DEMAND AS ROOT CAUSE FOR TRAFFICKING FOR SEXUAL EXPLOITATION
Demand as root cause for trafficking for sexual exploitation
The real source of trafficking and exploitation is demand. This have too often remained invisible and outside the scope of State’s anti-trafficking efforts. Poverty and inequality, among other, have often been considered as the cause of human trafficking: in reality, those are vulnerabilities, which can be used by traffickers to easily ensnare victims, but they are not the cause of trafficking.
Sexual exploitation is a form of human trafficking, and involves in particular forced prostitution, forced pornography and sexual exploitation of children. The demand that fuels trafficking for forced sexual exploitation is the demand for paid sex, which is often met by trafficking victims. Men typically do not seek to buy sex from trafficking victims, but rather seek to buy sex, and trafficking victims are what they are provided. As trafficking survivor Rachel Moran once said, “They don’t know and they don’t care.” This demand is thus overwhelmingly created by men and whose price is paid by women and girls. The demand of those men is faceless, nameless and consent-less. Men who pay for sex from trafficking victims not only are, and create the demand, they also form part of the trafficking chain, and are inflictors of harm upon victims through engaging in acts akin to rape.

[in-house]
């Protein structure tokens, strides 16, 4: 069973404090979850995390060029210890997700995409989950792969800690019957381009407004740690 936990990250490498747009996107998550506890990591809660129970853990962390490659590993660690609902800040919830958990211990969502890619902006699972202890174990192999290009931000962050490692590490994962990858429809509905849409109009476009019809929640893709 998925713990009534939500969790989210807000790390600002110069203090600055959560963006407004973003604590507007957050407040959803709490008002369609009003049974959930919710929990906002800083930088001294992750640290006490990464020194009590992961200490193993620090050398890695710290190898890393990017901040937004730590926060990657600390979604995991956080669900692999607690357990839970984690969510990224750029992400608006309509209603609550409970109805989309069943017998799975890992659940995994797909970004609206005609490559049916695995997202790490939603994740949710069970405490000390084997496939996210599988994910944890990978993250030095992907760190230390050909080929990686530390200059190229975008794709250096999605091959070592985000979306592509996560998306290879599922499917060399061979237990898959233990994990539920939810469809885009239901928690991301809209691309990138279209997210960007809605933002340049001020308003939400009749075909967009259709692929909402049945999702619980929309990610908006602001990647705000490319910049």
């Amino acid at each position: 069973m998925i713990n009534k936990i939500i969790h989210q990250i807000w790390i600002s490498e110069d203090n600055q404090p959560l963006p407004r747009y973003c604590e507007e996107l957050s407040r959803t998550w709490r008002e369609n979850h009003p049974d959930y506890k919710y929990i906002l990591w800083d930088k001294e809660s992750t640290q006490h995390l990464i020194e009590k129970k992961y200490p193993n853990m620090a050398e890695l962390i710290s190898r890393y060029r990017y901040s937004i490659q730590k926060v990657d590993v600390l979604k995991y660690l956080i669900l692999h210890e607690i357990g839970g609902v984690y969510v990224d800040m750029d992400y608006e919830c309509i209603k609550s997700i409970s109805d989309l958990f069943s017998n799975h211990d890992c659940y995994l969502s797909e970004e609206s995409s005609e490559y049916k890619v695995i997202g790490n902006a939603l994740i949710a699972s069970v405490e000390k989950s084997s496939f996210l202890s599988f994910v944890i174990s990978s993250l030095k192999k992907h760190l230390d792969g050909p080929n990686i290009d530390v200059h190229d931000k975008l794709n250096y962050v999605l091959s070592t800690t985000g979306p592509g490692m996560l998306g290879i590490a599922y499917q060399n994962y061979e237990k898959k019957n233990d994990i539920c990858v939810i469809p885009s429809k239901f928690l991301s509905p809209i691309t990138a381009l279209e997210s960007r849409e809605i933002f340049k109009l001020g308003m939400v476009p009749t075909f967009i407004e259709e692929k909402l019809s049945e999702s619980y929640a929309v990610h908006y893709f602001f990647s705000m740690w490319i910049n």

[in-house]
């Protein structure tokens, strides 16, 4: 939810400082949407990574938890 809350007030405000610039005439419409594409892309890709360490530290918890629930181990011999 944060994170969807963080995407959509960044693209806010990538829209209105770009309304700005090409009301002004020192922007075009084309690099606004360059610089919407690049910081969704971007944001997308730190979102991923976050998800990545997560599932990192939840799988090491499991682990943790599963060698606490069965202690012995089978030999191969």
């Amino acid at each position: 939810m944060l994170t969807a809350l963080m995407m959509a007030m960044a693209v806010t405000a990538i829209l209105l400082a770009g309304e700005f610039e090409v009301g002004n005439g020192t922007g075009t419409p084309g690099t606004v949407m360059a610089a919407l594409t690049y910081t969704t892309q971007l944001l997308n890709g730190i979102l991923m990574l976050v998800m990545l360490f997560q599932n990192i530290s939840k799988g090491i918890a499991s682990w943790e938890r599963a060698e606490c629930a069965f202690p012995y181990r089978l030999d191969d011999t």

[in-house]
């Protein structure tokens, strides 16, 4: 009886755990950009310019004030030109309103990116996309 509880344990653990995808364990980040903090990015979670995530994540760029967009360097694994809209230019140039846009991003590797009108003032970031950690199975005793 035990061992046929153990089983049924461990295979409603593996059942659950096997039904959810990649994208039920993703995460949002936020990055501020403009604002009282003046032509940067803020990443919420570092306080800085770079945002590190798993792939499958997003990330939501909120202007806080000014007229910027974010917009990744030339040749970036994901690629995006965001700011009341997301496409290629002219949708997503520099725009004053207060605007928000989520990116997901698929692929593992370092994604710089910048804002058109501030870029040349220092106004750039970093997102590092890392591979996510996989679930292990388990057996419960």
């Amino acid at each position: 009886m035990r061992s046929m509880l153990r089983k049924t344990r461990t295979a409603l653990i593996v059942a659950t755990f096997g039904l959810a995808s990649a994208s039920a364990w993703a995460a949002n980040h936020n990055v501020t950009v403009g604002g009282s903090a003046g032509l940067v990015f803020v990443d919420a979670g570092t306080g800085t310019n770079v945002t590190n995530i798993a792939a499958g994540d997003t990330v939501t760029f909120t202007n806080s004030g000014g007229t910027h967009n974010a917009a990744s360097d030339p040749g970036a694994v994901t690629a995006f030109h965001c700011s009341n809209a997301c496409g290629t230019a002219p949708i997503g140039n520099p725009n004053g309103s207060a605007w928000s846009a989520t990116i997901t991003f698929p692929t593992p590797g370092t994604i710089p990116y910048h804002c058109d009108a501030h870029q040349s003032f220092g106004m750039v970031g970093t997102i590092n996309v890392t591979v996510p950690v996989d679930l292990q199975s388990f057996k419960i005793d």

Because buyers and traffickers can act relatively free of consequence, their likelihood of engaging in the market increases. Growing transactions is what we actually see in countries where regulation and decriminalization of approaches to prostitution apply. The only solution for impacting the dimensions of the trafficking of women for sexual exploitation is to reduce the number of buyers buying. In 1999, Sweden implemented the so-called Nordic Model (now the Equality Model), in order to combat the demand for prostitution and sexual exploitation.
Four pillars constitute the Nordic Model:
- Prostitution is violence against women
- The buying of sexual services is criminalized
- Provide protection and real help for women to exit prostitution
- Early awareness-raising in schools on the harms of prostitution
The Nordic Model thus criminalizes demand by targeting the buyers of sexual services. As Sandra Norak said in our webinar on demand for sexual exploitation (13 April 2021): “To fight trafficking and exploitation, we need to reduce demand because demand is a breeding ground for trafficking. Men will not stop buying the bodies of women, as long as it is not forbidden.”
To learn more about this issue, we invite you to click on the links below:
to watch the videos of the webinars
or the interventions of each speaker
and to download in the video descriptions, the transcripts and additional documents made available to researchers.